The Ayrshire coastline is blessed with some of Britain’s finest links courses, and Western Gailes is up there with the very best. Laid out in a figure of eight, the course has the railway track running down one side and the ocean running down the other. While the long, thin strip of linksland is typical of the west coast, the situation of the clubhouse in the middle is most unusual. This is links golf at its very best and the back nine is as hard as anywhere when the wind picks up. It usually blows from the west and makes the 17th hole one of the most difficult par fours you will ever tackle.
There are seven holes to the north and eleven to the south. Together with the line of dunes running down the coastal stretch from the 5th to the 13th holes, the out of bounds wall from the 14th onwards, the plentiful supply of pot bunkers plus the meandering burns, all combine to present variety and a memorable challenge.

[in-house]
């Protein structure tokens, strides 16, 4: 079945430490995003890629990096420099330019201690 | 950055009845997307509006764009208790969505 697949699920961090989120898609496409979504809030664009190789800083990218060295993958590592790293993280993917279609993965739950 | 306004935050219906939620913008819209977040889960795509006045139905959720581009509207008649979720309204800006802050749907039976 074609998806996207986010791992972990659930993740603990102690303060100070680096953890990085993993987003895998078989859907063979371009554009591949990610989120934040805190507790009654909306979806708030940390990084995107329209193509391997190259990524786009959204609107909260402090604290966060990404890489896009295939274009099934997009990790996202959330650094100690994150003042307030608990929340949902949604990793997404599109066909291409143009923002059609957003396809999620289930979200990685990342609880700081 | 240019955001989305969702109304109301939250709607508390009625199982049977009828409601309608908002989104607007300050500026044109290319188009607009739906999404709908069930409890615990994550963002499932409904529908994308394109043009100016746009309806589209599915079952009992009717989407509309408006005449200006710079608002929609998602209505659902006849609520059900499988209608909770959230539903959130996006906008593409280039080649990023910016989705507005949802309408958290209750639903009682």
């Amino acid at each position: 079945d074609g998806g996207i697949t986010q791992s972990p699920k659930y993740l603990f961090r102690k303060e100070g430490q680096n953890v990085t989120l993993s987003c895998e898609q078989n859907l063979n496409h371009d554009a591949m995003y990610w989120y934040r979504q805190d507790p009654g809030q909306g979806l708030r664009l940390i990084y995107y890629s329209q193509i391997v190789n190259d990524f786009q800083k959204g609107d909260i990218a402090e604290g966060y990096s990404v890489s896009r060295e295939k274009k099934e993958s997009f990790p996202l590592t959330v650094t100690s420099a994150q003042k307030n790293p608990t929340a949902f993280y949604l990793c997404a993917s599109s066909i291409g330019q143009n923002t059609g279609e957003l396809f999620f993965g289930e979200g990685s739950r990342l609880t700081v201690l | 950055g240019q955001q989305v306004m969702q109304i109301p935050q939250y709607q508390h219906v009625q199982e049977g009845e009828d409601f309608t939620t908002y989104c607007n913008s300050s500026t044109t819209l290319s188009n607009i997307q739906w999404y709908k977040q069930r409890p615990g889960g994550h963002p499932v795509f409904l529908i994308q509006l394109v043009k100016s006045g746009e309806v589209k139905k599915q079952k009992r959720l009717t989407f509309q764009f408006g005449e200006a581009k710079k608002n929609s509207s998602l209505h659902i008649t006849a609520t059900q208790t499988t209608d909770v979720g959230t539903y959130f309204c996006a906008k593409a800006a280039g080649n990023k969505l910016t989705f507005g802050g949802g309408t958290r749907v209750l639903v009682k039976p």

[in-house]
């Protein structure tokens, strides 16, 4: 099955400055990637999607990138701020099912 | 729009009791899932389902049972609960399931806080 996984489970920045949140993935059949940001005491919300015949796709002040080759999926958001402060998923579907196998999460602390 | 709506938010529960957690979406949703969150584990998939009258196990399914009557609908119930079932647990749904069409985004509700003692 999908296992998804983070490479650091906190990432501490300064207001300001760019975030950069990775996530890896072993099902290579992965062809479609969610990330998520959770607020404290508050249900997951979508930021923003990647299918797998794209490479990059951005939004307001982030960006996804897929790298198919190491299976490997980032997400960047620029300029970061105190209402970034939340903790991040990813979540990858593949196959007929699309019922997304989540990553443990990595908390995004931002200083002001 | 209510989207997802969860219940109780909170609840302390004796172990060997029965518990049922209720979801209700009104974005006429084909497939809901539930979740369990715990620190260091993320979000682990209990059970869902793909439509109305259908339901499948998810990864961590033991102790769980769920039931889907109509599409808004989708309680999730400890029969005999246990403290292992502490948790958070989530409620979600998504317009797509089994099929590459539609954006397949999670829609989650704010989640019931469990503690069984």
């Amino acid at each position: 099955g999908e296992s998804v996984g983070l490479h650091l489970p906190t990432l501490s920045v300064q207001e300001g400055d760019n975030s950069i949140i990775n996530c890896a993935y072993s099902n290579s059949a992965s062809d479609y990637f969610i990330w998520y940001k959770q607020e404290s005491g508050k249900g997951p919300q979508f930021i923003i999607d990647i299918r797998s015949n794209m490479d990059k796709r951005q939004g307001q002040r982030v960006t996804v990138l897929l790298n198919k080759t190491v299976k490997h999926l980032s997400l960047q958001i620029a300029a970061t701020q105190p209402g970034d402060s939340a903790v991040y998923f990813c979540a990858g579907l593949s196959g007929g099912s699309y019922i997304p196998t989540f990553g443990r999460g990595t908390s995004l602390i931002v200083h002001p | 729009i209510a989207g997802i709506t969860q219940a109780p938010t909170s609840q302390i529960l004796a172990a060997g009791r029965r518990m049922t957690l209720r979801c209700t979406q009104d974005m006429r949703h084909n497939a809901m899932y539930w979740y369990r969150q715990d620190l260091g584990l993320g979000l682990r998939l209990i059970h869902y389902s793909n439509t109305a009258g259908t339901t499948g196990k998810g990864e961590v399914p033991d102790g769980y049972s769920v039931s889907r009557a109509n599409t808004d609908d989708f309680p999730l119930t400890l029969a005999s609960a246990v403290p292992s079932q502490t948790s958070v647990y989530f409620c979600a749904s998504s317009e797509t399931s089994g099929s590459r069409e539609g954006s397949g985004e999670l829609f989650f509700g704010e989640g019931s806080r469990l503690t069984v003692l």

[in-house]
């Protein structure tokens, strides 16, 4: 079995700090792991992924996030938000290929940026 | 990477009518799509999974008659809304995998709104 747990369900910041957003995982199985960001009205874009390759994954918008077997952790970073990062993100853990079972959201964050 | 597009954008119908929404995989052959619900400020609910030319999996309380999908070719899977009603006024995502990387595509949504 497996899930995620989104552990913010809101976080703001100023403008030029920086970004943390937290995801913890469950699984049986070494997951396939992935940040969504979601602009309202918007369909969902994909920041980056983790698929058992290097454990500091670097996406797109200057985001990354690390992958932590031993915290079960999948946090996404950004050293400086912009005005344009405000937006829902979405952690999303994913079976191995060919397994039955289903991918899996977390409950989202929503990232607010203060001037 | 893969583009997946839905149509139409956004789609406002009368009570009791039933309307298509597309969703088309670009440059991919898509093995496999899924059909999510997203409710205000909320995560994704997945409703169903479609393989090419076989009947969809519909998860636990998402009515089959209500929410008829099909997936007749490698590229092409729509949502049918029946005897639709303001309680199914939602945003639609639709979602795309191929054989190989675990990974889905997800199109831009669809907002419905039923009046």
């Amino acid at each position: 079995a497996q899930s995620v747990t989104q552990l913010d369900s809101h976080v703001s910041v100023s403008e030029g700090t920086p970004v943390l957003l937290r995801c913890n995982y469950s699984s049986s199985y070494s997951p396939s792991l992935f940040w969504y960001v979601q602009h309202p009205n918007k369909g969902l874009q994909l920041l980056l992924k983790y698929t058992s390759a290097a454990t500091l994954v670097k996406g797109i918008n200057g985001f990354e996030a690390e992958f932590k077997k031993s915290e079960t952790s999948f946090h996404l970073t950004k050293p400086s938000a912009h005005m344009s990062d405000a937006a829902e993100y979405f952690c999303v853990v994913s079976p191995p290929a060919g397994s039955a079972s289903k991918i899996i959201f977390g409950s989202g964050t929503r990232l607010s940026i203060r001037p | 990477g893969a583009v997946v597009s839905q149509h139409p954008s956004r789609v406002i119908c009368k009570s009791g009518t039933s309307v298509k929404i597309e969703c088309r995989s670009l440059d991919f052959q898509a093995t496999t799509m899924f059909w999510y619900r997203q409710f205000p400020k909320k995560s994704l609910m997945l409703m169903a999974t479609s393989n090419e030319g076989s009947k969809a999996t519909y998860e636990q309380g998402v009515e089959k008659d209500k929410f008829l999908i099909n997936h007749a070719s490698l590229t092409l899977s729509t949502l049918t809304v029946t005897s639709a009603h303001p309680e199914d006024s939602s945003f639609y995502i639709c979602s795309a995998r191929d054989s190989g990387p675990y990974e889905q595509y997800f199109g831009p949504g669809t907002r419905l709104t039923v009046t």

Western Gailes is essential to include on any Ayrshire itinerary, along with the likes of Royal Troon, Prestwick and, of course, Turnberry. Formed in 1897, the club has hosted a number of prestigious tournaments, including the Scottish Amateur Championship, which returned for the eighth time to Western Gailes in 2011, the 1972 Curtis Cup, the 1964 PGA Championship, and in 2007 was host to the European Men’s Amateur Team Championship. It is often used as a qualifying venue for the Open.
Originally, golfers used to arrive at Gailes Station on the train from Glasgow. Unfortunately, the station was closed in the 1960s but Western Gailes remains a popular destination for those who live and work in the city. The clubhouse sits proudly overlooking the links, with views across the water to the Isle of Arran beyond. It offers players the perfect setting to relax after the challenge of the famous course.